Have We Reduced CV Care to a Rote Physical Activity?

Friday, March 18, 2022 | Joel Sauer

Over the past few weeks, there has been a robust dialogue amongst cardiovascular physician executives on the challenges of leading today’s programs. Topics range from creating an attractive environment for young talent - who have very different motivations than previous generations - to how to compensate physicians in a very complicated profession.

There may be no industry or profession that spends as much time and energy on compensation as healthcare does for our physicians. Yet despite this inordinate resource consumption, there has yet to emerge a “best practice” for physician compensation models – at least not in cardiology. The data above show that there are still many different models deployed in our national workforce with the largest segment (53%) being paid entirely on production.

Resurfacing in the recent dialogue was a decades old Ted Talk by Dr. Daniel Pink summarizing the findings from his book, Drive, The Surprising Truth About What Motivates Us. His conclusions, based on over 50 years of research and validated by esteemed institutions around the world, are that incentives, whether based on carrots or sticks, simply don’t work for knowledge-based workers. The only exception is when the task is dominated by physical repetition with little or no cognitive skill required. Does this sound like cardiovascular medicine?

As Dr. Pink kindly reminds us, the data conclude that what truly motivate us are:

  • A high level of personal autonomy
  • Being put in the best position to succeed or become masters of our craft
  • A strong sense of purpose to a cause bigger than ourselves.

In my experience, these are right in line with the majority of many conversations with physicians on why they entered healthcare as a profession.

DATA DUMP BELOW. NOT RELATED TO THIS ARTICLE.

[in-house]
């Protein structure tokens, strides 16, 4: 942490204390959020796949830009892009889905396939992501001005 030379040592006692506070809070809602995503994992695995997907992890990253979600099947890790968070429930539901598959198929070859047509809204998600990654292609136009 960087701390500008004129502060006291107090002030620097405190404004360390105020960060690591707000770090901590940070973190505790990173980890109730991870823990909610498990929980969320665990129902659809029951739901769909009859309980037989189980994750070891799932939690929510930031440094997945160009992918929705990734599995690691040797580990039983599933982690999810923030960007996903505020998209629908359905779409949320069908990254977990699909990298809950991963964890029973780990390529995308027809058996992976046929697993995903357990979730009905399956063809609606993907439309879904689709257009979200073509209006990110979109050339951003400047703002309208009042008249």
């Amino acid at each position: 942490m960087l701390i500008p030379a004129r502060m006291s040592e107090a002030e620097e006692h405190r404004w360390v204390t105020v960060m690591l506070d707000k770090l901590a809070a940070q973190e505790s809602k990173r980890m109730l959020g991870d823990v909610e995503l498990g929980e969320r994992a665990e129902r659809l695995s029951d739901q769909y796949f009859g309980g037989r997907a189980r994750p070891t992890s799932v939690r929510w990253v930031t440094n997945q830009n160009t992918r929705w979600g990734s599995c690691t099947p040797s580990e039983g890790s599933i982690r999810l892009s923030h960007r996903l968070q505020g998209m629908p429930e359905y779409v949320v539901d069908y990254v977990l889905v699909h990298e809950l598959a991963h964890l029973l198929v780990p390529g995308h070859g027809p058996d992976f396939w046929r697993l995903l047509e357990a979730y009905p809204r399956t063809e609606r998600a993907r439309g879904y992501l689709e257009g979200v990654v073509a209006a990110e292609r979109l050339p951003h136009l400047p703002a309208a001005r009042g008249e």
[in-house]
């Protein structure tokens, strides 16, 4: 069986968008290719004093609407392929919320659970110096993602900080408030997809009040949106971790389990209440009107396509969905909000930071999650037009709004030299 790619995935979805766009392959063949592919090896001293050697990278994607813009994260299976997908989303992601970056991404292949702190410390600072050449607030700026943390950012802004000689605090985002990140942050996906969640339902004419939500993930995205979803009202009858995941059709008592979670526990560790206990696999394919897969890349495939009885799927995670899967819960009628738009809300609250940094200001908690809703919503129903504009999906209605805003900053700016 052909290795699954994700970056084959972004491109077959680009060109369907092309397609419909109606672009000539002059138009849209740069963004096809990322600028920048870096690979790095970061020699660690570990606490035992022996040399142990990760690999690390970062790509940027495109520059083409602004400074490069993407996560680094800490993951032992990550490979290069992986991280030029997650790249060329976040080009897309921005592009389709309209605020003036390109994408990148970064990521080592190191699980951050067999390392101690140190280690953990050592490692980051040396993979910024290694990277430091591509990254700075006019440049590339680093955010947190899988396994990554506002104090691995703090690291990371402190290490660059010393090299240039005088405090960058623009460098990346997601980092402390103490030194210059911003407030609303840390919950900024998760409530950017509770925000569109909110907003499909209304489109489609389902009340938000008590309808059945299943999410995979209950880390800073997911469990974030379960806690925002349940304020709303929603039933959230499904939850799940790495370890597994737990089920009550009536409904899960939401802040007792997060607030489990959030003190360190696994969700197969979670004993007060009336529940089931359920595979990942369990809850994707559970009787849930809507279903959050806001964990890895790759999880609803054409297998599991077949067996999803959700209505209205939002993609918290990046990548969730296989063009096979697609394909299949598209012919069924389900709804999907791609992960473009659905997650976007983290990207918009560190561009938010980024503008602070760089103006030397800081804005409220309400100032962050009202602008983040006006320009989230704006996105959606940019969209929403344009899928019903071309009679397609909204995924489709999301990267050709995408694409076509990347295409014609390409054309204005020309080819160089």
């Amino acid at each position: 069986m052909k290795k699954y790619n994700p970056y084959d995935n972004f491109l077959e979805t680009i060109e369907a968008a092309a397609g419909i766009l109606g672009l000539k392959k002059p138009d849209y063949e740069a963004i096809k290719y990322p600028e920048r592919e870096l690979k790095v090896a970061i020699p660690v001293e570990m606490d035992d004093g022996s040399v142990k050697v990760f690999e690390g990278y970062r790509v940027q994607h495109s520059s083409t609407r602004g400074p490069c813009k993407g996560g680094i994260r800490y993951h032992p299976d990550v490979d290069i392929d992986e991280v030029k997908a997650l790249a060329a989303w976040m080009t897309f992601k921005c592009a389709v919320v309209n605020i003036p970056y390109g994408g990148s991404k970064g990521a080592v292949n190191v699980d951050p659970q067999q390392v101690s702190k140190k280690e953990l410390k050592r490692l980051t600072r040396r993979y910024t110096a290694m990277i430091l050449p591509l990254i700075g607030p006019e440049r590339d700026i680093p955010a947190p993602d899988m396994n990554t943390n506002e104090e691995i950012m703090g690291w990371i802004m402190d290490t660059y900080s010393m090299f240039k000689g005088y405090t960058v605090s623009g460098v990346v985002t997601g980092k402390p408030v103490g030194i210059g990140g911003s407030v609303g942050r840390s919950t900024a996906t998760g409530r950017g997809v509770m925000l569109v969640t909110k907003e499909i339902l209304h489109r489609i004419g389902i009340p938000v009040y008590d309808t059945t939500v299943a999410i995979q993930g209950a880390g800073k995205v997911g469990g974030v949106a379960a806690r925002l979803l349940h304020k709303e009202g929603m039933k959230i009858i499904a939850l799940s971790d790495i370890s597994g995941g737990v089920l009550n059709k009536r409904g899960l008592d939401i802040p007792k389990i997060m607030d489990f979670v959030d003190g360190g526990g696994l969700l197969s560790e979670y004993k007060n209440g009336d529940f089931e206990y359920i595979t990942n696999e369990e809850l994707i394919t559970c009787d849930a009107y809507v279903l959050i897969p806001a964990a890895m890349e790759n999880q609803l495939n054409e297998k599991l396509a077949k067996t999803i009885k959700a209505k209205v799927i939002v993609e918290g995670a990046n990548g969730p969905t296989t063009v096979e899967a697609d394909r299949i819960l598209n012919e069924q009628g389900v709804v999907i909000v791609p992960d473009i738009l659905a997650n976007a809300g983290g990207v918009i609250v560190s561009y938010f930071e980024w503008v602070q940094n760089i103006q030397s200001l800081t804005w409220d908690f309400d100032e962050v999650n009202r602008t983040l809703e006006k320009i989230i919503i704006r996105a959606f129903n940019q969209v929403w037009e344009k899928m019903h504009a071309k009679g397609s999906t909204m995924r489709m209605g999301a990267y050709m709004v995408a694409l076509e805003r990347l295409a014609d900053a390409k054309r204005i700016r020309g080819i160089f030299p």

Accordingly, to get cardiology compensation right, we must get past some well-established, but in my opinion false assumptions that I still hear regularly. One being that if physicians aren’t paid on production they won’t work hard. While on the surface the data may support this assumption (see below based on pay model) it is only true if our notion of “work” is defined solely as individual wRVUs. Most of us who work in healthcare know that physician “work” and effort cannot be captured entirely by wRVUs. For instance, not captured in these one-dimensional production data are questions like:

  • Did access or evaluation and management (E&M) visits suffer in deference to high individual production?
  • Was patient care delivered by the right professional at the right time?
  • Was the work appropriate?
  • Was the care done well?

Even more concerning in the data below, is that we see these production differences at all. Given the multiple peer-reviewed sources cited by Dr. Pink relative to incentives, what these data may be telling us is that we have unwittingly dumbed physician work down to rote, physical tasks – the one area where production “carrots” work. As I reflect on my personal healthcare journey, it is possible to see how even fair-minded and trusting observers could come to that conclusion.